Canada

Struggle With a National Identity

Sofia Rodriguez- 1st period

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Canada' Struggle Timeline

  • 1500's-1600's- British and French began to colonize in Canada for fur trade
  • 1689-1763- 4 wars are fought between the British and French (1757-1763 French + Indian War)
  • 1763- France surrenders all of its territory in modern Canada to Great Britain. Great Britain allow French settlers to remain and keep their culture
  • 1867- Dominion of Canada. Great Britain is still in control but they let Canada have it's own government
  • 1931- Canada becomes completely independent

Quebec

  • 1974- French was made the official language of Quebec and many English-speaking residents and businesses left Quebec
  • 1995- A referendum on weather Quebec should secede from Canada was narrowly defeated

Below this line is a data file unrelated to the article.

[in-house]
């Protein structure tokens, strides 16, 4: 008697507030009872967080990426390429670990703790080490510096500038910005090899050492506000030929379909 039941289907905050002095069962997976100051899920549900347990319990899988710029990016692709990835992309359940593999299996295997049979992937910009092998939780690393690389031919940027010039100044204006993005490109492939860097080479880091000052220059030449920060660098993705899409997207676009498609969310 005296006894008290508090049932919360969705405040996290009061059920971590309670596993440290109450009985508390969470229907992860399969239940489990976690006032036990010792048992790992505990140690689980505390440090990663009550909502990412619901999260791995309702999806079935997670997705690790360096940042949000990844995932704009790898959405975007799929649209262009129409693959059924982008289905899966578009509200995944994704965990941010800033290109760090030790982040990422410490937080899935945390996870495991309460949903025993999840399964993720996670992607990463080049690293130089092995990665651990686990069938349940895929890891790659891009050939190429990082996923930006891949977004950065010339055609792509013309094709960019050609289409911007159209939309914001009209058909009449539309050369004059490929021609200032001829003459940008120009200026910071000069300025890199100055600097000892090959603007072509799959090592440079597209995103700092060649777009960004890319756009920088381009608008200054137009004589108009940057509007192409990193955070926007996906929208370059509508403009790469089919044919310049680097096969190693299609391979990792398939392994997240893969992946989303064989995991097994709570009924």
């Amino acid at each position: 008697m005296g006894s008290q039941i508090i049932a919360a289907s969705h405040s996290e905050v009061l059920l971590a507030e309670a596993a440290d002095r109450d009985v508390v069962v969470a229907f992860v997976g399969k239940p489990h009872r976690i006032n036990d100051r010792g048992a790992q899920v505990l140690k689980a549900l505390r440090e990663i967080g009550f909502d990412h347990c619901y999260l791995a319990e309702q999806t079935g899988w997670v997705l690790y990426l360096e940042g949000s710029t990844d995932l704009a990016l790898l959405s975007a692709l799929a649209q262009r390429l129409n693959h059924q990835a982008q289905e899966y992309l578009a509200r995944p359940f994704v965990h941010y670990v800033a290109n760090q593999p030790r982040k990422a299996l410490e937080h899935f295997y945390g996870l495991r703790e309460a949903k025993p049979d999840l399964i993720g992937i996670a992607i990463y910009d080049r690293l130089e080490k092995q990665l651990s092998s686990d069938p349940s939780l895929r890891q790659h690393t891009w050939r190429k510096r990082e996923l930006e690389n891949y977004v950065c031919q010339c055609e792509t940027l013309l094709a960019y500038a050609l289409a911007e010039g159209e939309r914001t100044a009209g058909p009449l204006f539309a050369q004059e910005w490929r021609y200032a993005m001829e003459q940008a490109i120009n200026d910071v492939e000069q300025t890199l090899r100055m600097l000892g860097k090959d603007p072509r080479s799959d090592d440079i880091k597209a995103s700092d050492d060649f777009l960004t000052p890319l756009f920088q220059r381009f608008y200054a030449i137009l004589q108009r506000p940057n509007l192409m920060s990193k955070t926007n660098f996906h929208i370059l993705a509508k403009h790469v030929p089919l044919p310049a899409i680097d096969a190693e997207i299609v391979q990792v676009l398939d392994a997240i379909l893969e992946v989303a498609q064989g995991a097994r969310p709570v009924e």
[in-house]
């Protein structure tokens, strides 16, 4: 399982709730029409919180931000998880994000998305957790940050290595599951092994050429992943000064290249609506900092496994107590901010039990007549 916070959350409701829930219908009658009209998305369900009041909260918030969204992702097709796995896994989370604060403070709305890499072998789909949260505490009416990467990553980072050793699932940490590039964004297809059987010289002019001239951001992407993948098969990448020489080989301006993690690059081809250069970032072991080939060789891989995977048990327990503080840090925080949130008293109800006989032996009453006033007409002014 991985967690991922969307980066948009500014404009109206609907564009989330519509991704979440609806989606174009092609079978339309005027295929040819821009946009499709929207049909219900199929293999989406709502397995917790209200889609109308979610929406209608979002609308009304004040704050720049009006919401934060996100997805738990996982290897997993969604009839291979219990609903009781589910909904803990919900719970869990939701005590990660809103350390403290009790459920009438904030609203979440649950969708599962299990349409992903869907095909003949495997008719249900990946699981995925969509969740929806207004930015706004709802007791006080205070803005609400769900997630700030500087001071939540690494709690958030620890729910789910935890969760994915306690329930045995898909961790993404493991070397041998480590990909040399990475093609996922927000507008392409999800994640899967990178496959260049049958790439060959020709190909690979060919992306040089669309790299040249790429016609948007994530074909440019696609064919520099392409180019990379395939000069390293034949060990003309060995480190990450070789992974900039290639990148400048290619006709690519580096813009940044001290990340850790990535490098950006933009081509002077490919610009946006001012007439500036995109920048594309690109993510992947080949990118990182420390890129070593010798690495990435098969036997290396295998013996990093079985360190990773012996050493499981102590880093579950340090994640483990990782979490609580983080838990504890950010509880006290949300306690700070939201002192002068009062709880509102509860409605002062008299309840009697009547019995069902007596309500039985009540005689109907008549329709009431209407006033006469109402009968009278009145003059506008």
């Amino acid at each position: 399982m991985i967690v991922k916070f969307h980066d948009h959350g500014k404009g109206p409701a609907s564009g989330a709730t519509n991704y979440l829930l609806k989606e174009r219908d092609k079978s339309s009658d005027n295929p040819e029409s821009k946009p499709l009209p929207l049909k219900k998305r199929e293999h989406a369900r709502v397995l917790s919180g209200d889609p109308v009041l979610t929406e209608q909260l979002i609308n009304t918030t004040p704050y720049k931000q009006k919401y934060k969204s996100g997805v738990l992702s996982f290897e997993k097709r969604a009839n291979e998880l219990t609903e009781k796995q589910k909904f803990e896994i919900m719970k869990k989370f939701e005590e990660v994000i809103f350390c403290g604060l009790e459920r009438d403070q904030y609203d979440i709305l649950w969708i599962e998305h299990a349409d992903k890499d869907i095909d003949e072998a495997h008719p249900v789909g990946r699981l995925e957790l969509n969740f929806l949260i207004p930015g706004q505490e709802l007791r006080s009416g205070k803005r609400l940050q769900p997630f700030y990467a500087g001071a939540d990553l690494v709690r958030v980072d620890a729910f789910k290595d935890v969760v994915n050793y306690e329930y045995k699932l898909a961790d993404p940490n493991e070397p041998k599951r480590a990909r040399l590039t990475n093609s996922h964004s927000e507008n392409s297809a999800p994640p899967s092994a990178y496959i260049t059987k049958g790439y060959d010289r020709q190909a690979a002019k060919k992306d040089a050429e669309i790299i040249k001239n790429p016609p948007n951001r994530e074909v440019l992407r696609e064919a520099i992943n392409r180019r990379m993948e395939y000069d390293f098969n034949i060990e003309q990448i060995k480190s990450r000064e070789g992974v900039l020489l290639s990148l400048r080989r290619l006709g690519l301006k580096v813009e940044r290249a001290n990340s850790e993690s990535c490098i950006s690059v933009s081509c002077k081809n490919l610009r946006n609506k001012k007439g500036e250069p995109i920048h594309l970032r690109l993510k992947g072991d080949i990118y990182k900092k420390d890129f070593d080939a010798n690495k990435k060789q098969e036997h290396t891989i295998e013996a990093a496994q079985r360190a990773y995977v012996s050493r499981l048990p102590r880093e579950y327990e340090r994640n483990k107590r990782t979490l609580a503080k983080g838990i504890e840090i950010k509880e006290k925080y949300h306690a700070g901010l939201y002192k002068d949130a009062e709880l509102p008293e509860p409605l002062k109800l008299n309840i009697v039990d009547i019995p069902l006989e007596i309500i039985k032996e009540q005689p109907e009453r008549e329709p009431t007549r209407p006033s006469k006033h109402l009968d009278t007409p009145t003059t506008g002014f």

Today, many Quebecers like the idea of separatism, but now it's more economic reasons. Melanie Hotchkiss said, "when you look at the politics in Quebec and the people here, I think we’re just so different than the rest of Canada." Others agree with this statement, saying that people who speak French in Canada are minorities, but in Quebec, it's their language, everyone speaks it.

Separatist

The biggest challenge facing Canada in 2014 is the same one that has threatened Canadian unity since the country’s genesis: the status of the majority-French province of Quebec within Canada’s majority-Anglo confederation. American visitors to Montreal and Quebec City often come back describing the province as European in character. While the United States embraces a “melting pot” approach to immigration, Canada has embedded the principle of “multiculturalism” in its constitution, which has made them struggle with their identity even more.

Country Without a Core Culture

English. French. Spanish. Chinese. Russian. Tagalog. You name it, Canada has it. Canada is a land with 200 languages, including 2 official languages, so it is a bit difficult to find an identity. No matter where people originally came from, 90% of them speak English and/or French.